The genetic screen then streamlined the testing of potential targeted small molecules that specifically inhibit proteins associated with DRA resistance instead of simply combining DRA with standard-of-care chemotherapeutics. The “druggable” targets were linked to associated, clinically viable small-molecule drugs and tested in combination with DRA to identify the cocktails that most effectively overcome DRA resistance. Most notably, these studies nominated BCL-XL inhibition, with or without XIAP inhibition, as a potent strategy for sensitizing tumors to DRA. Although BCL-XL and XIAP are well-known inhibitors of TRAIL-mediated apoptosis, previous colon cancer–focused studies have been limited to in vitro studies using RNA interference knockdown of these targets in just a few cell lines (9, 18, 39). Our combination studies included the observation that cancer cells with intrinsic resistance to DRA alone (RKO, CRC247, and CRC119) could be strongly sensitized to death receptor agonism using combined IAP and BCL-XL inhibition, whereas normal cells with similar intrinsic insensitivity to DRA could not. This finding is not entirely unexpected, as a growing body of studies suggests that cancer cells are more primed to undergo apoptosis than most normal cell types (40, 41).

Having addressed the in vitro potency and resistance issues of the DRA, we then engineered a DRA fusion with a thermally responsive ELP to create an injectable depot formulation—ELPdepot-DRA—for sustained delivery of the DRA in vivo. The efficacy of this depot is demonstrated by the substantial antitumor activity of the ELP-DRA gel depot formulation in the DRA-sensitive Colo205 model following only a single injection. Notably, the ELPdepot-DRA outperformed the DRA, which is soluble upon subcutaneous administration and is rapidly cleared from systemic circulation by renal clearance, highlighting the importance of temporally sustained delivery of drugs such as biologics that are typically systemically injected. Last, we integrated the two strategies to achieve in vivo tumor growth inhibition of DRA-resistant patient-derived xenografts (PDX), demonstrating potent antitumor efficacy when combining BCL-XL inhibition with A-1331852, with or without the XIAP inhibitor BV6, with the ELP-DRA conjugate. This work is the first example of the pharmacologic inhibition of BCL-XL and XIAP to overcome resistance to extrinsic pathway agonism in vivo in PDX models.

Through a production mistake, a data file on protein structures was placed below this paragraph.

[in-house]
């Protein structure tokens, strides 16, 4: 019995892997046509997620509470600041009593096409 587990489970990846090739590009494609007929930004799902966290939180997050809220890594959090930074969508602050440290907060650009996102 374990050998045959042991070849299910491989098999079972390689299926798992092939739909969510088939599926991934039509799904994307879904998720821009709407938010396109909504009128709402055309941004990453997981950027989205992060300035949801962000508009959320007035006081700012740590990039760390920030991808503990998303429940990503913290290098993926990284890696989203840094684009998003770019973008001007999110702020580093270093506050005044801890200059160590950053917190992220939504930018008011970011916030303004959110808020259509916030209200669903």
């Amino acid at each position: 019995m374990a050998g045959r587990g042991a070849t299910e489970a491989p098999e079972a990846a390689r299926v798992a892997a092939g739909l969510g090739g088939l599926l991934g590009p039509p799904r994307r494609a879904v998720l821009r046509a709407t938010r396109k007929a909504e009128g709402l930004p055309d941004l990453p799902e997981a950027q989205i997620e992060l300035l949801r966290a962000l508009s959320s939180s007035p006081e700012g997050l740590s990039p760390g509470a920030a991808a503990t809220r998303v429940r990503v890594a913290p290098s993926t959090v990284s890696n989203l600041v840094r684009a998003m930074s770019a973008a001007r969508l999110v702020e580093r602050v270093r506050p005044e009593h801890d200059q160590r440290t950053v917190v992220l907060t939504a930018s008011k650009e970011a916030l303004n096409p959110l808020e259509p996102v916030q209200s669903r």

A major potential limitation of most combination antitumor therapies such as A-1331852/BV6/DRA is toxicity. The doses used in this study were based on a small pilot maximum tolerated dose experiment and were not fully optimized, and a rigorous optimization study may enable lowering of drug doses. Even so, we achieved encouraging in vivo results with lower doses of each drug compared with doses used in the literature. For instance, in one study, A-1331852 was given twice daily in combination with venetoclax to achieve effective tumor growth inhibition in vivo (36), while we administered the drug only once a day to reduce potential toxicity. Similarly, in a separate study, BV6 was administered at 10 mg/kg for synergism with another DRA that had not been modified for improved delivery (17). Here, mice were treated with only BV6 (5 mg/kg) at each injection. In addition, instead of daily dosing of the DRA, the slow-release formulation enabled DRA administration only once per week (10). This aspect of our work is encouraging, especially because the major reported DLTs for each class of drug used in this study do not overlap with one another. For instance, DLTs of IAP inhibitors have been associated with cytokine release syndrome in patients, while BCL-XL inhibition is limited by thrombocytopenia due to the induction of platelet death (42, 43). DRAs, on the other hand, have historically been associated with potential hepatotoxicity concerns (43). Thus, by taking advantage of their highly synergistic antitumor activities, the therapeutic combinations described here have the potential to be safely administered to patients at active doses. The importance of the current study is not intended to be driven by the biological novelty of the resistance mechanisms, but rather by our modular integration of solutions to the problems of potency, bioavailability, and drug resistance. To extend our modular platform further, next generations of this system will combine the ELPdepot-DRA with small-molecule encapsulation to promote targeted tumor uptake and minimize toxicities in nontumor tissues.